“The Runaway Bunny,” written by Margaret Wise Brown with illustrations by Clement Hurd, was published during a period of intense upheaval both in the lives of its authors and in the world. So perhaps it makes a certain kind of sense that the HBO Max adaptation of it, directed by Amy Schatz and narrated by Tracee Ellis Ross, begins streaming Thursday.
“The Runaway Bunny” is an odd, almost elegiac little picture book, but it’s among the extremely simple texts that my son demands to hear read and re-read, day after day, because they seem to understand him. The mommy bunny in Brown’s story is a relentless pursuer, agreeing to chase her kid in each of his games.
Brown borrowed her narration from a Provençal love ballad, according to Leonard S. Marcus in his biography of her, but instead of a lover pursuing a beloved, it’s a mommy chasing a son who’s testing the boundaries of affection and discipline. “If you pursue me I shall become a fish in the water/ And I shall escape you,” teases the poem’s beloved. “If you become a fish I shall become an eel/ If you become an eel,” the lover responds.
For any kid (and their parent), this is pretty familiar: There’s his world and there’s my world, and while he eats and sleeps in my world, he plays in his own world. There, he can be anything and I can only hope I’m invited to follow. For instance, while we were watching “The Runaway Bunny” together, I asked him to repeat something he’d said very quietly while leaning in close to the screen of my laptop. “Ugh,” he said. “I’m talking to myself,” and there the conversation ended.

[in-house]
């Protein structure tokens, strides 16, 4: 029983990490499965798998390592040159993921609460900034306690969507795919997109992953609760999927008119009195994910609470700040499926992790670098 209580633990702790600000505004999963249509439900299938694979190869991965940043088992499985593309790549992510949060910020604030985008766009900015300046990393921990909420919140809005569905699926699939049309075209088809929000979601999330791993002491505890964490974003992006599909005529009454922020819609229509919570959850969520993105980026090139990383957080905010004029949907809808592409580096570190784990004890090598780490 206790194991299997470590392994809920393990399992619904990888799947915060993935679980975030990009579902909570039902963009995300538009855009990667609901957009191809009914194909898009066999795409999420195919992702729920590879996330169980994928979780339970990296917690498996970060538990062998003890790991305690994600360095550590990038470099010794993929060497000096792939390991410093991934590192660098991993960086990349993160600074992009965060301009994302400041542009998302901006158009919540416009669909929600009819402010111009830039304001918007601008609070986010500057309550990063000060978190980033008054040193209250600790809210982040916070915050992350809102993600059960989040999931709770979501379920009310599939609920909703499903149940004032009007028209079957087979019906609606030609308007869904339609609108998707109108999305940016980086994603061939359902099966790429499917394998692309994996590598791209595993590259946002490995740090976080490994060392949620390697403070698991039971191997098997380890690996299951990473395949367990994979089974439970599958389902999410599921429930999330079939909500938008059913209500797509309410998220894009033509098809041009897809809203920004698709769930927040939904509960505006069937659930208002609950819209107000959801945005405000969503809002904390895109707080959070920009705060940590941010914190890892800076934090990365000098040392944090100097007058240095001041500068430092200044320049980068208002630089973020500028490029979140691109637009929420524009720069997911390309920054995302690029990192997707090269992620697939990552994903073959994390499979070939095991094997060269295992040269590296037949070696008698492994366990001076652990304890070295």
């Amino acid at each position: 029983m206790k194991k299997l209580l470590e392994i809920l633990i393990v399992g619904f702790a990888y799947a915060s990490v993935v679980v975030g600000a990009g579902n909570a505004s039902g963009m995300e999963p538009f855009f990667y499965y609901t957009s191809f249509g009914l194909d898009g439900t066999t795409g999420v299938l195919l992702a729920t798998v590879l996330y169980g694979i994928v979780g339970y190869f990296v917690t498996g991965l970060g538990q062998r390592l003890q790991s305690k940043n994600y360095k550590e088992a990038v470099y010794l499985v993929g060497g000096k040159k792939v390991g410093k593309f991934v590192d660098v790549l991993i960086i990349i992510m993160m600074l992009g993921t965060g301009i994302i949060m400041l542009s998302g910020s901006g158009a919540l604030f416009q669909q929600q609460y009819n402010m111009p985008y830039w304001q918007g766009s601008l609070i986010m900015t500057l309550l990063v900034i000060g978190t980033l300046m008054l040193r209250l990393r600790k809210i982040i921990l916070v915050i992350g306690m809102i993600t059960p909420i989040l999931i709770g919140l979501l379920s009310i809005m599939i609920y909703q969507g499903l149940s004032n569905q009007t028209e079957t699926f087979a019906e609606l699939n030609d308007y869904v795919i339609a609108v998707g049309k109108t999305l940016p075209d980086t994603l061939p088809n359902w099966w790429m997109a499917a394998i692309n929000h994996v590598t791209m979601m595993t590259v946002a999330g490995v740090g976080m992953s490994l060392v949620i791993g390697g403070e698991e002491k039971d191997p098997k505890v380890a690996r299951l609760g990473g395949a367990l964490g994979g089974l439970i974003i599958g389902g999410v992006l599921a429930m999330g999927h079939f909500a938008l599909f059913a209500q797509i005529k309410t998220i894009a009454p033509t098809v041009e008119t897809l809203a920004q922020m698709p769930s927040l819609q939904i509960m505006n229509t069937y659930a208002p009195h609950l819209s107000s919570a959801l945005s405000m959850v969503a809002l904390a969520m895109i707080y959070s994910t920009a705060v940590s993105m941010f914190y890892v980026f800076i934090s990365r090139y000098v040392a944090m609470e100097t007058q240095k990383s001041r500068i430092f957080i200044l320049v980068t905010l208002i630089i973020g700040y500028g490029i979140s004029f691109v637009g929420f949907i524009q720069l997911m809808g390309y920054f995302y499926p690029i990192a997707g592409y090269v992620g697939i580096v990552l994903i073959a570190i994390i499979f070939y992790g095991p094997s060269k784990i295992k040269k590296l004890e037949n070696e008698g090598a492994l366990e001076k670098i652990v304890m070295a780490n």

At some point, as Brown and Hurd suggest in their book, parents become strangers in their kids’ world in the same way they’ve been strangers in ours.
Things like that have happened a lot recently. I’ll hear him talking to his cars, and maybe he’ll bookend a satisfying interaction by saying “Chapter three.” But when I ask him what’s up, and he’ll look at me like I’ve interrupted a church service and explain impatiently, “You’re not in this movie.”
At some point, as Brown and Hurd suggest in their book, we become strangers in their world in the same way they’ve been strangers in ours. We can play when we’re asked and listen when it’s demanded and then chase them in the fashion warranted by the occasion when they run away.
I was worried this emotional awareness wouldn’t necessarily translate to the screen, mostly because I’ve seen a lot of what else is out there. The streaming boomlet has put pretty much every famous children’s book on our laptop and TV screens: Amazon has acquired two Canadian shows based on Richard Scarry’s “Busytown” books, and Netflix has a “Go, Dog. Go!” cartoon based loosely on the P.D. Eastman book set in an all-dog town called Pawston. Most of them are fine; I do appreciate the shows that try to teach spatial reasoning and critical thinking and other important skills.